A number of years ago a Community Development Group was established with the primary aim of developing facilities that would cater for the needs of all members of the community. This plan wasn’t just plucked from the sky. Workshops with all local groups and societies were held, public meetings were arranged, and in-depth research was conducted by the Group led by Liam Cotter. It led to a master plan being developed which was aspirational at best. That was the fall of 2016.

Our plan was ambitious and would require community buy-in from the very outset. Phase one was to build a playground for the young people of our community which would be on our doorstep.

It would become a haven for parents and childminders alike and just a short trip up the road. Phase two was the development of the local schools’ pitch into an astro-turf facility that could be used by the school during their opening hours and by the community out of hours. This would be supported by increased parking facilities to benefit teachers, the neighbours and the users.

Finally, phase three was to add to that development and create facilities that would allow new sports to be played locally. A championship standard tennis court and multi-use games for juveniles were at the heart of this plan. A key part of our research identified that sporting opportunities outside of our outstanding GAA structures were needed.

We set about how we were going to do this and of course, money was the major obstacle. It usually is. However, a small bit of joined-up thinking, a bit of planning, support from our local council and a bit of momentum saw us pull together enough funds to start the whole project.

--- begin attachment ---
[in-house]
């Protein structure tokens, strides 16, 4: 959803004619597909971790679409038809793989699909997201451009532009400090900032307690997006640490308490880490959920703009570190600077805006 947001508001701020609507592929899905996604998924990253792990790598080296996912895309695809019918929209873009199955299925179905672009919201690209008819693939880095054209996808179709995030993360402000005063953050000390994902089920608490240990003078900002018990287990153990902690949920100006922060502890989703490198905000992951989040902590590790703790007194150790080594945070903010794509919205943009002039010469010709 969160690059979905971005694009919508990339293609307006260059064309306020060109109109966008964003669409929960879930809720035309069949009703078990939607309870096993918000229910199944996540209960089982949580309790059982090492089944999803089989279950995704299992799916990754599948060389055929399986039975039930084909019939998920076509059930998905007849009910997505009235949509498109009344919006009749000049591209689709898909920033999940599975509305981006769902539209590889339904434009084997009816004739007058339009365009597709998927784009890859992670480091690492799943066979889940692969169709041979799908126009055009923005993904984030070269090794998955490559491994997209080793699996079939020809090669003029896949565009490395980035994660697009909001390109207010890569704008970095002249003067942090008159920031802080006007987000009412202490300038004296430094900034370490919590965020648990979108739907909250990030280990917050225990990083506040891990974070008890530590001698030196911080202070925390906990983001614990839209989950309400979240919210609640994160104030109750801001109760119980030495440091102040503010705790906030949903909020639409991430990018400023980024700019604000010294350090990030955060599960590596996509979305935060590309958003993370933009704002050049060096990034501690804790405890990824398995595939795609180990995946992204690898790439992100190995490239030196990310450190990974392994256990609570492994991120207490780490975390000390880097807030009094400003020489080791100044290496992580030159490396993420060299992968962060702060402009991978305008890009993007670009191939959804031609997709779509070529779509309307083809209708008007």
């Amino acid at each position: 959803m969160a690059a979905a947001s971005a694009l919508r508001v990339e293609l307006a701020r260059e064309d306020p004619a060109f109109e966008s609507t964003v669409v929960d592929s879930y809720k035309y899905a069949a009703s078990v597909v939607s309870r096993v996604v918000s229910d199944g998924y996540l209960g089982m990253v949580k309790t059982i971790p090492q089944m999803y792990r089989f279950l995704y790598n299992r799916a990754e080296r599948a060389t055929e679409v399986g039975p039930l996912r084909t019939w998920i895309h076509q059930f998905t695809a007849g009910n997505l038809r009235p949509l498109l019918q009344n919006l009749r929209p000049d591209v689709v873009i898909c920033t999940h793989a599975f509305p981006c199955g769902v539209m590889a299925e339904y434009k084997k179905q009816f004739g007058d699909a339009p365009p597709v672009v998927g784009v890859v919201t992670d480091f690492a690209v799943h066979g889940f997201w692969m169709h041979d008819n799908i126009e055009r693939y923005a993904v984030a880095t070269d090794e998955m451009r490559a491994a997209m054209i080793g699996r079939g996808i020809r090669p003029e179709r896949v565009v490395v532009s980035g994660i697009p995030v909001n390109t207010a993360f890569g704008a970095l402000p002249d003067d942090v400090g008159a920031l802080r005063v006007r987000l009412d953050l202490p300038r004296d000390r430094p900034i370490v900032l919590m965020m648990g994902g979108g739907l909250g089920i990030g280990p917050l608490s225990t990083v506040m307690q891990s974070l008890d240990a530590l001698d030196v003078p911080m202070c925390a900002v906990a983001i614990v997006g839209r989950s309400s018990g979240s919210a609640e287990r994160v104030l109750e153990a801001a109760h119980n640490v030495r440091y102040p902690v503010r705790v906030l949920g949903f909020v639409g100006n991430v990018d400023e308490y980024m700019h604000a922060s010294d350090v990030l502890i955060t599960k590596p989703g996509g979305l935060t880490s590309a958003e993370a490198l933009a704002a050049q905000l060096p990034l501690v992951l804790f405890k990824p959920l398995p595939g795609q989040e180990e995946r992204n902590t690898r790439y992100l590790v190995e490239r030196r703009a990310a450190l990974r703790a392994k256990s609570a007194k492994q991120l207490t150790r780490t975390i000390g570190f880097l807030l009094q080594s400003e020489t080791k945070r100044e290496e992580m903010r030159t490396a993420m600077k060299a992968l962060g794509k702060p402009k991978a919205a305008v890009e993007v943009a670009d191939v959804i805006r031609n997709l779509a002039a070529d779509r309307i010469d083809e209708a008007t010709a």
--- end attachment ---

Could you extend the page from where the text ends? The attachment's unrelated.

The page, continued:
A previous community playground group got involved and before you knew it we were questioning the type of trees we should be putting in alongside the swings and slides.

In March 2018 this phase was completed, and we opened a leading-edge playground that has now made us the envy of many of our peers.

Nathan Lomax is tackled by Fionn Wilson. Picture: Eddie O'Hare
Nathan Lomax is tackled by Fionn Wilson. Picture: Eddie O'Hare

Now, as we close out 2019, we have just officially opened this state of the art, fully floodlit astro-turf facility as planned. The facility has been open with a few weeks and already we have been fully booked most nights of the week.

The final phase has also just received a significant funding boost through sports capital which will now allow us to finish next year what many saw as just a pipe dream a few years ago. We can’t thanks those who have supported us enough, particularly the Tom Cavanagh supported TOMAR trust.

This project has done more than just provide facilities though. It has acted as a game changer locally. The community is booming and involvement in making a change is at an all-time high. 

Whether it’s the GAA or soccer club, the local council, our friends in tidy town and the Rockmills group, the Glanworth players, the very-active retirement group, the scouting network or simply just neighbours and friends, each has played there part in changing the mood music around the community.

Cousins Joe Cahill and Shane Sweetnam at the official opening. Picture: Eddie O'Hare
Cousins Joe Cahill and Shane Sweetnam at the official opening. Picture: Eddie O'Hare

The harbour is on the rise, just don’t alert the climate activists.